Surface surveillance Monitoring of naval and merchant vessels. Anti-smuggling / trafficking / illegal immigration / crime Control of surveillance UAVs Would require UK purchase of long-range UAV such as Trition
Long range search and rescue. (SAR) UK Search and Rescue Region (SRR) amounts to nearly 1.25 million sq nautical miles of ocean Long range strike If existing Storm Shadow missiles or FCASW integrated with P-8A
Mission co-ordination For variety of military operations (land and sea) Minelaying An absurd capability gap, but UK has no existing stock of naval mines
Overland surveillance The P-8A is not specifically designed for this but has some capability.

*FCASW – Future Cruise and Anti-Ship Weapon. An Anglo/French missile in development, but unlikely to be operational before 2030.

Conventional wisdom suggests that a lone MPA will struggle to detect a modern submarine, and should be considered as just one of the essential parts of the ASW matrix that include seabed arrays, ships and other submarines.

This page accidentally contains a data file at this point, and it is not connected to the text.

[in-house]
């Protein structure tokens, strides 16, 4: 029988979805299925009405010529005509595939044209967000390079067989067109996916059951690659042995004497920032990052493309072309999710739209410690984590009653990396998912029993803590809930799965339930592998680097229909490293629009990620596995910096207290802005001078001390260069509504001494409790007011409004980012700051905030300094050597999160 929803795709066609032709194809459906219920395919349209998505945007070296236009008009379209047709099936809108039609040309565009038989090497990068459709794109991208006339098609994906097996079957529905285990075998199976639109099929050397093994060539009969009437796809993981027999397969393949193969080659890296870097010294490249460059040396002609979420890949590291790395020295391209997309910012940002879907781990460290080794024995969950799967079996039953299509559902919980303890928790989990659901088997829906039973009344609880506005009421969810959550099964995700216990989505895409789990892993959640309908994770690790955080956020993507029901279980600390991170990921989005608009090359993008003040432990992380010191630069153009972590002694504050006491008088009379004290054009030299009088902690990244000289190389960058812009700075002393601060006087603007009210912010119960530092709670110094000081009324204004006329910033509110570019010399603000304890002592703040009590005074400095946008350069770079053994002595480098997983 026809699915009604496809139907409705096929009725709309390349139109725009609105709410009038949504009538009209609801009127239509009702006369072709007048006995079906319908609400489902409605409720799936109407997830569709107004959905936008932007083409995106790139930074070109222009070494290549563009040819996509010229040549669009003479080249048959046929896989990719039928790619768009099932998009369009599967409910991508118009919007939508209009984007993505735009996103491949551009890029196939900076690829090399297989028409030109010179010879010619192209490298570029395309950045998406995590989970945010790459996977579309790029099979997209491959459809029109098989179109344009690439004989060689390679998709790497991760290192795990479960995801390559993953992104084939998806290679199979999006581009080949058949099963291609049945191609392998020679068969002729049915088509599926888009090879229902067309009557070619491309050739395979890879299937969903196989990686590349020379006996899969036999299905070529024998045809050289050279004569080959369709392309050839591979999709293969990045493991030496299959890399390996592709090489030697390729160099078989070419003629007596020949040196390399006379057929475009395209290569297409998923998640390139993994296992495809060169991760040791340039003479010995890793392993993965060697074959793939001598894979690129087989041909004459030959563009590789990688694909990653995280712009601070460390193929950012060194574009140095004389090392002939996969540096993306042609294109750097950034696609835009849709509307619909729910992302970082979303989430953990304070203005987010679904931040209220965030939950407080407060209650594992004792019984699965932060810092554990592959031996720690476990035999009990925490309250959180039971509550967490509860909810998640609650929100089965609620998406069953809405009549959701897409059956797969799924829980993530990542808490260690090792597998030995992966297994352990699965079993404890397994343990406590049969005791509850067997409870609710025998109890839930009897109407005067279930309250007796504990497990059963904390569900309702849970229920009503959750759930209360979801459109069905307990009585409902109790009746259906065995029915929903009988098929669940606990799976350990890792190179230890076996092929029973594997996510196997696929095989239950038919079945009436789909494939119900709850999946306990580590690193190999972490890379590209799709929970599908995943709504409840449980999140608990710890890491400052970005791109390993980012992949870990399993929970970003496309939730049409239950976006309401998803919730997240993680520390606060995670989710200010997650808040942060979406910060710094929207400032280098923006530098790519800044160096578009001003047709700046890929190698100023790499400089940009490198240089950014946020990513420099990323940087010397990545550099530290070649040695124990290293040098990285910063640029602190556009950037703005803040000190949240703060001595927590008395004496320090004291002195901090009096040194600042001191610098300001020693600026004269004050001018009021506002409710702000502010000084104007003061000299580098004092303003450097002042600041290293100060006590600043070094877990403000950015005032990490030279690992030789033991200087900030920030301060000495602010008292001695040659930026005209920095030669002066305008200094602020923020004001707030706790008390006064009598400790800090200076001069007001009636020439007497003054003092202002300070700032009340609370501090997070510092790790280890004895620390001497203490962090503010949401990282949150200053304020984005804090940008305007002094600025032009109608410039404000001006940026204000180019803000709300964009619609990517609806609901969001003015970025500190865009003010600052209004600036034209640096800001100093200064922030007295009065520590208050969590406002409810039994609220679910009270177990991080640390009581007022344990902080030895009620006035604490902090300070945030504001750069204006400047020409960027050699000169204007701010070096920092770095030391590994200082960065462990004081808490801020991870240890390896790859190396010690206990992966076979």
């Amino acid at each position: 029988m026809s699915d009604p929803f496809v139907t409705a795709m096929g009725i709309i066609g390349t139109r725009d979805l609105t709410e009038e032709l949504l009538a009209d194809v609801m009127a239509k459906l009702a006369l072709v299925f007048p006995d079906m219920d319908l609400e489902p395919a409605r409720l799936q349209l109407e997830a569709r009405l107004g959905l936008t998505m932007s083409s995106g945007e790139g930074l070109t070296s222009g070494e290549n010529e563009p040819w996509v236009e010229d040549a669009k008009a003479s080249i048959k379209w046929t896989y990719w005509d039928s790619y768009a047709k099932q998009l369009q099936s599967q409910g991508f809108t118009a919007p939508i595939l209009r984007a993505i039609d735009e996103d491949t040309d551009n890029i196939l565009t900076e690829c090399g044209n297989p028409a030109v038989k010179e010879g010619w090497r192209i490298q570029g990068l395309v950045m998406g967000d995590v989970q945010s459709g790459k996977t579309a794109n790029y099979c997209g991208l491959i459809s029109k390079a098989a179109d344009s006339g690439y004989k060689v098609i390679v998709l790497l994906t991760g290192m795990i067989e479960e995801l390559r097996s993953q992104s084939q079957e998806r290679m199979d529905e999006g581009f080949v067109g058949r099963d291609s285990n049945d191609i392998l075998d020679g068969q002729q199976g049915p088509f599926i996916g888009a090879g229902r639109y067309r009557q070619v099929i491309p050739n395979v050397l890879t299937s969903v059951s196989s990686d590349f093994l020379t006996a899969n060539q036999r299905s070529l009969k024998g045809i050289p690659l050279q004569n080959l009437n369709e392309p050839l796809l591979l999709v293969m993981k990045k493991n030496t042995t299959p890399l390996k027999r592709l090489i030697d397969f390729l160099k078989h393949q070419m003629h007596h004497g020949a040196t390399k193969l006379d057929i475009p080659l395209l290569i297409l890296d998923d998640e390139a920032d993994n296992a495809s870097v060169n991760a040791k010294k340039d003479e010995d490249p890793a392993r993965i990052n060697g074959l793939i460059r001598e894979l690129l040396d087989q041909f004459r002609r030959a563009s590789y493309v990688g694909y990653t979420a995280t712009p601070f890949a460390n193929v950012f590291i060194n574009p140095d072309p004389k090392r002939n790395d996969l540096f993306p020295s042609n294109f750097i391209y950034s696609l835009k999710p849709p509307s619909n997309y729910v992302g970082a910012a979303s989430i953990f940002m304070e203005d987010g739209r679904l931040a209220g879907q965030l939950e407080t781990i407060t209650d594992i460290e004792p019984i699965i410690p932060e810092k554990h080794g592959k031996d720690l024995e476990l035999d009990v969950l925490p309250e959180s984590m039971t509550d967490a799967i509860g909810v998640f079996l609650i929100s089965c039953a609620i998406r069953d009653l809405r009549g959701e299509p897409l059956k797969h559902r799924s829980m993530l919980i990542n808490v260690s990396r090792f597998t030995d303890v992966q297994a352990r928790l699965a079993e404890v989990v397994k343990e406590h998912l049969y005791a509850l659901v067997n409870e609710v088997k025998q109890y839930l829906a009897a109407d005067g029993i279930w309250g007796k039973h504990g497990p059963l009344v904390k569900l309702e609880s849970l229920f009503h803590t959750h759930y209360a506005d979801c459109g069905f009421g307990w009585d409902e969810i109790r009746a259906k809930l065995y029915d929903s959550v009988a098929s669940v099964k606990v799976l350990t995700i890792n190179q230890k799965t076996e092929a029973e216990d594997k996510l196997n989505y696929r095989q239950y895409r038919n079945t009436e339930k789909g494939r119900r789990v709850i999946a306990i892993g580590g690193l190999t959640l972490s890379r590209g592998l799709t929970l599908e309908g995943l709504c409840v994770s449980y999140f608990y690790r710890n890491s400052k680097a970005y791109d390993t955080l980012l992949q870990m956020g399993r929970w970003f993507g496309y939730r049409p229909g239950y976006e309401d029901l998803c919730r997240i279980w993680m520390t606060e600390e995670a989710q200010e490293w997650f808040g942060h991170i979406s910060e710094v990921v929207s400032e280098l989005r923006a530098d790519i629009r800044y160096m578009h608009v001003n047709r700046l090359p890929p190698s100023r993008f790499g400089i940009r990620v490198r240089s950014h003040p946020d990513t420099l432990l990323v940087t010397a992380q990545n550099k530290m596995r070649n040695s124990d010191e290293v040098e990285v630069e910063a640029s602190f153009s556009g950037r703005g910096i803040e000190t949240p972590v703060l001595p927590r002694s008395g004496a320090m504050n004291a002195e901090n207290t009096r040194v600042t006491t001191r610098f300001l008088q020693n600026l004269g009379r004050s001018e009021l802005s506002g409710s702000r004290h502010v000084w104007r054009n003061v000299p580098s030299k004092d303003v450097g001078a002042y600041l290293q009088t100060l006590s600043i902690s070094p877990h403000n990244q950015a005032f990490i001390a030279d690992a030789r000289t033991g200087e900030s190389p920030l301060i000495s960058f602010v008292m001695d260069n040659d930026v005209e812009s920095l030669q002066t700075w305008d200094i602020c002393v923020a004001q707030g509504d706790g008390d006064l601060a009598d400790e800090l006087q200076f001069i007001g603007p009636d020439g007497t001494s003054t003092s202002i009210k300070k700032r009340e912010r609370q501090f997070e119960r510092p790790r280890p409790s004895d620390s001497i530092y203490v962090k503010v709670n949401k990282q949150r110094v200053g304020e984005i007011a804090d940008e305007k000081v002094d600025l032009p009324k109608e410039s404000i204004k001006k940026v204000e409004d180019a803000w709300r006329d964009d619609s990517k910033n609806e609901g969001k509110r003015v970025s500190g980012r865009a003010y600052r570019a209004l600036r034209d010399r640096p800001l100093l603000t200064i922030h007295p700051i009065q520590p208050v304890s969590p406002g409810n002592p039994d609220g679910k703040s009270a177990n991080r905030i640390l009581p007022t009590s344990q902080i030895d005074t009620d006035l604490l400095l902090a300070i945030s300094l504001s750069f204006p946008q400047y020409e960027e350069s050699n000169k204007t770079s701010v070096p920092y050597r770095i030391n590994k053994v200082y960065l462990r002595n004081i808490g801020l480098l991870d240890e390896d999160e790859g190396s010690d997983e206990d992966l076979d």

A Cold War submarine captain I know once suggested to me that he feels the only way a MPA could find a properly operated SSN was if it bumped into it. “MPA radar is a good deterrent, which makes you keep your head down,” he explained, “but the only time one SNN I commanded was detected by a sonobuoy was when we passed about 20 feet away from it and the contact was fleeting.” Cold War-era British MPAs fared better against the Russians, however. “Nimrods used to get away with it when tracking earlier Soviet submarines,” the SSN captain also observed, “but they were pretty hopeless against a Victor III. Against an Akula, I would have given them hardly any chance at all.” (Iain Ballantyne blog)

The P-8A has some classified capabilities, that are subject to much speculation but may give it the edge in ASW. It is known that it has a hydrocarbon sensor that can detect trace amounts of exhaust from ships, or more importantly conventional submarines snorting (recharging their batteries using their diesel engines). Such leading edge technology, including MAC sonobuoys and powerful onboard processors, justify the high financial cost of the P-8A. This investment may well be vindicated, particularly when up aginst a new generation of very quiet Russian submarines.